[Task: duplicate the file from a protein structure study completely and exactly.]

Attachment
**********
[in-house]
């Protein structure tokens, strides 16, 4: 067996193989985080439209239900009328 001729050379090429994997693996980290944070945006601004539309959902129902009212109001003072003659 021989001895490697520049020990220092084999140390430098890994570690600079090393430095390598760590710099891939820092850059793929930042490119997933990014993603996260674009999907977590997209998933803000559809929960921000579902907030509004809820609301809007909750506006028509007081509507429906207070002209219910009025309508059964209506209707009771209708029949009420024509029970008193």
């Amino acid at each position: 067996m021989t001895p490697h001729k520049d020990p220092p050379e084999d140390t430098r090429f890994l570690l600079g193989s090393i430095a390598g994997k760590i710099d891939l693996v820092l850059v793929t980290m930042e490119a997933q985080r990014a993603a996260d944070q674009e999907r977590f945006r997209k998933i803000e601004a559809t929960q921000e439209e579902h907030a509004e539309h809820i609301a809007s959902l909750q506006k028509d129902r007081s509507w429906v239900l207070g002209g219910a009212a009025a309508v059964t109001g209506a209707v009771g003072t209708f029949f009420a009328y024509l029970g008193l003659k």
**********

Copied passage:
[in-house]
């Protein structure tokens, strides 16, 4: 067996193989985080439209239900009328 001729050379090429994997693996980290944070945006601004539309959902129902009212109001003072003659 021989001895490697520049020990220092084999140390430098890994570690600079090393430095390598760590710099891939820092850059793929930042490119997933990014993603996260674009999907977590997209998933803000559809929960921000579902907030509004809820609301809007909750506006028509007081509507429906207070002209219910009025309508059964209506209707009771209708029949009420024509029970008193």
């Amino acid at each position: 067996m021989t001895p490697h001729k520049d020990p220092p050379e084999d140390t430098r090429f890994l570690l600079g193989s090393i430095a390598g994997k760590i710099d891939l693996v820092l850059v793929t980290m930042e490119a997933q985080r990014a993603a996260d944070q674009e999907r977590f945006r997209k998933i803000e601004a559809t929960q921000e439209e579902h907030a509004e539309h809820i609301a809007s959902l909750q506006k028509d129902r007081s509507w429906v239900l207070g002209g219910a009212a009025a309508v059964t109001g209506a209707v009771g003072t209708f029949f009420a009328y024509l029970g008193l003659k």